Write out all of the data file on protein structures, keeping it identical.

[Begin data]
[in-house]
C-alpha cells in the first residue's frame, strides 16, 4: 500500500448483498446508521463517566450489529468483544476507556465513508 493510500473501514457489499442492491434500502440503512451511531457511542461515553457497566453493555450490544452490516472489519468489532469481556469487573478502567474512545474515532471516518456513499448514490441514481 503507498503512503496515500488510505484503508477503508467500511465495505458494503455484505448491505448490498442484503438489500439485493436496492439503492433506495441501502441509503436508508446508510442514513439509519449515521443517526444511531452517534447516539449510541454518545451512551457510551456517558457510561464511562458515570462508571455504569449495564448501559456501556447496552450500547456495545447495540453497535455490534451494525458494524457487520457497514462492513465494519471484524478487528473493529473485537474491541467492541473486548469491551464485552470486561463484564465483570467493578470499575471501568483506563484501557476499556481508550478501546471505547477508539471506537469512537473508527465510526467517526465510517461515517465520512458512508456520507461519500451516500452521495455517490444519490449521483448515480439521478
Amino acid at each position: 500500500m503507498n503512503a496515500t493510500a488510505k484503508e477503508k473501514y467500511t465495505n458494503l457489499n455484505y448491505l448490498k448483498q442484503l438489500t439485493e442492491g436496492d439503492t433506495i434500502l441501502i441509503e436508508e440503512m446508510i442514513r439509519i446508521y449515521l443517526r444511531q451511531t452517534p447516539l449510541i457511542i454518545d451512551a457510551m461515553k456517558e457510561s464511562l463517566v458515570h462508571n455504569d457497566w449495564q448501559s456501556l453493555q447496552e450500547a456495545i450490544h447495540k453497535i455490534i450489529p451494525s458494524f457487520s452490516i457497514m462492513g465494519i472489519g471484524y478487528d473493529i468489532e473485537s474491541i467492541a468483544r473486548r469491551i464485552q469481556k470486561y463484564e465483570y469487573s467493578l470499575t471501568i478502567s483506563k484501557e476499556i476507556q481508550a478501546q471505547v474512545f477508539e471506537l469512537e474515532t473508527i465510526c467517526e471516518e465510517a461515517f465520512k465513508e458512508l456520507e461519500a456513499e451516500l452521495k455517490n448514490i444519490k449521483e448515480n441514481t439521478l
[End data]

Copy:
[in-house]
C-alpha cells in the first residue's frame, strides 16, 4: 500500500448483498446508521463517566450489529468483544476507556465513508 493510500473501514457489499442492491434500502440503512451511531457511542461515553457497566453493555450490544452490516472489519468489532469481556469487573478502567474512545474515532471516518456513499448514490441514481 503507498503512503496515500488510505484503508477503508467500511465495505458494503455484505448491505448490498442484503438489500439485493436496492439503492433506495441501502441509503436508508446508510442514513439509519449515521443517526444511531452517534447516539449510541454518545451512551457510551456517558457510561464511562458515570462508571455504569449495564448501559456501556447496552450500547456495545447495540453497535455490534451494525458494524457487520457497514462492513465494519471484524478487528473493529473485537474491541467492541473486548469491551464485552470486561463484564465483570467493578470499575471501568483506563484501557476499556481508550478501546471505547477508539471506537469512537473508527465510526467517526465510517461515517465520512458512508456520507461519500451516500452521495455517490444519490449521483448515480439521478
Amino acid at each position: 500500500m503507498n503512503a496515500t493510500a488510505k484503508e477503508k473501514y467500511t465495505n458494503l457489499n455484505y448491505l448490498k448483498q442484503l438489500t439485493e442492491g436496492d439503492t433506495i434500502l441501502i441509503e436508508e440503512m446508510i442514513r439509519i446508521y449515521l443517526r444511531q451511531t452517534p447516539l449510541i457511542i454518545d451512551a457510551m461515553k456517558e457510561s464511562l463517566v458515570h462508571n455504569d457497566w449495564q448501559s456501556l453493555q447496552e450500547a456495545i450490544h447495540k453497535i455490534i450489529p451494525s458494524f457487520s452490516i457497514m462492513g465494519i472489519g471484524y478487528d473493529i468489532e473485537s474491541i467492541a468483544r473486548r469491551i464485552q469481556k470486561y463484564e465483570y469487573s467493578l470499575t471501568i478502567s483506563k484501557e476499556i476507556q481508550a478501546q471505547v474512545f477508539e471506537l469512537e474515532t473508527i465510526c467517526e471516518e465510517a461515517f465520512k465513508e458512508l456520507e461519500a456513499e451516500l452521495k455517490n448514490i444519490k449521483e448515480n441514481t439521478l